17. Oct 5, 2009 #16
    oh okay i understand that, but if you honestly just rearrange the original equation to be L/sqrt(1-(v^2/c^2) you'll end up with the exact same answer, without dividing by 1.
  18. Oct 5, 2009 #17
    ohh our equations are different. my original equation from the text is L = Lo sqrt(1 - v^2/c^2 thats why i'm so confused
  19. Oct 5, 2009 #18
    You're right, Lp= L*(1/sqrt(1-(v^2/c^2))) is the same thing as Lp=L/sqrt(1-(v^2/c^2)). However, earlier you were saying that it was L times just sqrt(1-(v^2/c^2)). Since the symbol gamma represents a fraction, you have to be careful when substituting it into equations or you will run into problems like this one where you confuse numerators and denominators. More importantly anyway, I hope you understand now. For part b, you just do the same thing but in place of the relativistic length you substitute (1/2)Lp.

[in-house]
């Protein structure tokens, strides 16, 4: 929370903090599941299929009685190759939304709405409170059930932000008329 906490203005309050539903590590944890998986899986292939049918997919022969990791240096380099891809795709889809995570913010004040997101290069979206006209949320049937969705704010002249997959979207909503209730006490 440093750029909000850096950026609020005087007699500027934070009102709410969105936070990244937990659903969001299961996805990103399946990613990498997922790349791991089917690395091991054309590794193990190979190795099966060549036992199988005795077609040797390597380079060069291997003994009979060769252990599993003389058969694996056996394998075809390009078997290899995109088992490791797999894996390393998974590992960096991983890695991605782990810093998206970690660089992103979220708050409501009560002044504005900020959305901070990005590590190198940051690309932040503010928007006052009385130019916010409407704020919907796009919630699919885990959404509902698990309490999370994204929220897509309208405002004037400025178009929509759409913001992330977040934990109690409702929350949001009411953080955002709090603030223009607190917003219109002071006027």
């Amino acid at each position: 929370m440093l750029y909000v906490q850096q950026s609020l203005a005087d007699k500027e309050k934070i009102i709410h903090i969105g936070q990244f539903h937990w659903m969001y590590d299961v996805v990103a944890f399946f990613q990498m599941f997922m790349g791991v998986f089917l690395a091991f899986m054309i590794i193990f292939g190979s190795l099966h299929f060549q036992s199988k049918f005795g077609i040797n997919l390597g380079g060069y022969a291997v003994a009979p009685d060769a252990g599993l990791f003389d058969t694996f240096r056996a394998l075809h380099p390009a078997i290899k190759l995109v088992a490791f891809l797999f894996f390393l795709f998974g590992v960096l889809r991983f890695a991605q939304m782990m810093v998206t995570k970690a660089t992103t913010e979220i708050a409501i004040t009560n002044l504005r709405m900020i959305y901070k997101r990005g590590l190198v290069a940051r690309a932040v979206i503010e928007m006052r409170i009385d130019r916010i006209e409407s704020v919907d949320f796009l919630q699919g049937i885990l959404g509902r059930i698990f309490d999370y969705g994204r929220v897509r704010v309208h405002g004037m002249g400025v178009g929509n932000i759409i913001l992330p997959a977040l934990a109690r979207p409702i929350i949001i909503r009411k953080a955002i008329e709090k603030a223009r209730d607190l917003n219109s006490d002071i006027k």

20. Oct 5, 2009 #19
    thanks, but i still need to rearrange it right? so that it equals v
  21. Oct 5, 2009 #20
  22. Oct 5, 2009 #21
    cause i got to L^2 = Lp (1 - v^2/c^2) and i know i can divide the whole gamma part, but i dont know where to go from there
  23. Oct 5, 2009 #22
    currently im at L^2/ (1 - v^2/c^2) = Lp
  24. Oct 5, 2009 #23
    Wait, you should not have an L term in there. The problem specifies that they want to find v when the relativistic length L is equal to (1/2)Lp. Therefore, starting from the equation L=Lp/gamma, you can substitute in to get (1/2)Lp=Lp/gamma. This way you don't even have to worry about any length terms since they cancel to get (1/2)=1/gamma. From here, gamma is equal to 2. Now solve for v.
  25. Oct 5, 2009 #24
    oh.. sorry i appreciate the patience, i honestly haven't been able to do physics at all today, normally i'm not this bad. so i rearranged it and i got v^2 = 1 + 2c^2
    then v = sqrt (1 + 2c^2).
  26. Oct 5, 2009 #25
    i forgot about the sqrt, if im correct the final equation should be v = sqrt(1+4c^2)